It's the Tour de France, Oklahoma Style
August 13, 2003
It's the Tour de France, Oklahoma style this week on Oklahoma Audio
Hello, Iím Steven Knoche Kite.
This week marks the anniversary of explorer Bernard De La Harpeís entry into the area that is now Oklahoma.
La Harpe, employed by various trading companies, conducted numerous trips to North America between 1718
and 1723 in the hopes of finding trading partners with the Spanish and Native Americans living there.
In 1718 on the first of his expeditions La Harpe and forty men left France for Louisiana. Once in North
America La Harpe embarked on an ambitious plan of exploration, trade and discovery.
The group journeyed to the northeast Louisiana corner at the present day junction of Oklahoma, Texas
and Arkansas where they built a fort and began their explorations of the Mississippi, Red and Sulfur rivers.
As an agent for the company of the Indies and the French government La Harpe was assigned extensive exploration
responsibilities as well as trade concerns. French and Spanish hostilities erupting in 1719 prevented
much trade negotiations, but La Harpe continued with his exploring. It was in this week of 1719 that La
Harpe and his men entered what is today Oklahoma.
The group found various responses from the Native American tribes they encountered along the way establishing
good relations with the Missoni Tribe, the explorers used this group and their territory as a safe haven
in not so welcoming environment. On their tour through present day Oklahoma, the group met with many hardships
and surprises. In the Crosstimbers region on the western edge of the route, the group was turned back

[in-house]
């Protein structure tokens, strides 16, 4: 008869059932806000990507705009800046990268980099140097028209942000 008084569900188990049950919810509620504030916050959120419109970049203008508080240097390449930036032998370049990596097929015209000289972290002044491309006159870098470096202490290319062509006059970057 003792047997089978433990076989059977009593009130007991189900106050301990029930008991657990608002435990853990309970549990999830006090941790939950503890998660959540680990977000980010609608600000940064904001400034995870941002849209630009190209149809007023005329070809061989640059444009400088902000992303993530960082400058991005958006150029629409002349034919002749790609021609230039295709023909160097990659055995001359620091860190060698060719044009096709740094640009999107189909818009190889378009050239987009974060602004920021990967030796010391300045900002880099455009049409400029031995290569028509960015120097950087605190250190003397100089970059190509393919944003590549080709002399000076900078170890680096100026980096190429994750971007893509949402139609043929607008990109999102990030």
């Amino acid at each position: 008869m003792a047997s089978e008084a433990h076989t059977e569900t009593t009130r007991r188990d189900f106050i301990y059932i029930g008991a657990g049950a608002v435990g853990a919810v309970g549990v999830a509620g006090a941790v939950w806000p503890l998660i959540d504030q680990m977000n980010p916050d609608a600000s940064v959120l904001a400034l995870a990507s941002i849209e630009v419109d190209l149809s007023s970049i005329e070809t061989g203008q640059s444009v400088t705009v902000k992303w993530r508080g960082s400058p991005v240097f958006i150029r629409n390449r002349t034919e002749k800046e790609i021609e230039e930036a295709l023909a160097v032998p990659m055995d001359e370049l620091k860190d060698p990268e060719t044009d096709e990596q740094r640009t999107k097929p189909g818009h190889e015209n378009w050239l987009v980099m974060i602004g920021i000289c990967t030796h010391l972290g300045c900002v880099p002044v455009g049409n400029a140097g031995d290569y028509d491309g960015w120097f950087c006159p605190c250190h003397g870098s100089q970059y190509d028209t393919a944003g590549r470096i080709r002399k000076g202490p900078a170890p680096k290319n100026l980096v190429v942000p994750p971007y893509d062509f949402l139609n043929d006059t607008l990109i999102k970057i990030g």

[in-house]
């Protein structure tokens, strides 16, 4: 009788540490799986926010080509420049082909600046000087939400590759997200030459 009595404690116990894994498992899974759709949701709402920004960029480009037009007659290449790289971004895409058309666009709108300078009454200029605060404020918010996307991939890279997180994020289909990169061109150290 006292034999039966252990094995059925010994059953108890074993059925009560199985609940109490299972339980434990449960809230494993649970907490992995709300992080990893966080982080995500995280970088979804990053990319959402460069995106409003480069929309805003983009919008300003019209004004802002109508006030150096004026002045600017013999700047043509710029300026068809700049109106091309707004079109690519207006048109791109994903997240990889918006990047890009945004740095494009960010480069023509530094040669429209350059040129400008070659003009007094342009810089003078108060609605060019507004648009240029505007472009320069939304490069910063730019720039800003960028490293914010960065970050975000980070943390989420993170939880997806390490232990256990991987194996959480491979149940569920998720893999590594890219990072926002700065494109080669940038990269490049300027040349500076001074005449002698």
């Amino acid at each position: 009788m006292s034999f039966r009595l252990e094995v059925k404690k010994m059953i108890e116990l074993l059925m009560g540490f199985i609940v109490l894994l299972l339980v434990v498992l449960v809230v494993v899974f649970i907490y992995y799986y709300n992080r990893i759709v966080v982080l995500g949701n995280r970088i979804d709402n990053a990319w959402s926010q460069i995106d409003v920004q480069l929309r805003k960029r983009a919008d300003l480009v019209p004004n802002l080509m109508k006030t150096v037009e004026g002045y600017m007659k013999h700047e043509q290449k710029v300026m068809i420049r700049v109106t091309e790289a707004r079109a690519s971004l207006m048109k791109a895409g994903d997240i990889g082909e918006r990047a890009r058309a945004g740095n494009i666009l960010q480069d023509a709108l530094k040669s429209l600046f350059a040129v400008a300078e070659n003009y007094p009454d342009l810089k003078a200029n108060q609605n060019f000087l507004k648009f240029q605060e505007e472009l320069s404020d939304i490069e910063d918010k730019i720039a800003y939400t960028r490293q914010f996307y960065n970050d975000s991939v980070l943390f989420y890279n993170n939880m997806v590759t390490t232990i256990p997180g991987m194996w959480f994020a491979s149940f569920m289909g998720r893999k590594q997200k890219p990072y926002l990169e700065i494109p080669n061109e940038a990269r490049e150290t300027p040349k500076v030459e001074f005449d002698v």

by impenetrably dense woods and overgrowth. Losing numerous horses along the way to sickness and accidents,
the group was forced to slaughter and eat the rest of the horses in order to survive. The last few weeks
of the expedition, the group was forced to continue their march on foot each carrying their allotment
of cured horse meat.
During the last leg of the journey the men resorted to eating whatever they could catch no matter what
it was including rats and other vermin. After five months of travel, the group starving, on foot and with
its leader La Harpe delirious from fever returned to the red river and then on to New Orleans where after
a period of recovery they left for France. This voyage into North America was the first of three trips
led La Harpe. Repeated failure to establish successful trade routes and connections resulted in his dismissal
from the company of the Indies and his retirement from the field of exploration.
French explorers taking a Sooner State tour this week on the Almanac.
The Oklahoma Audio Almanac is a joint production of Oklahoma's Public Radio
and the Oklahoma State University Library.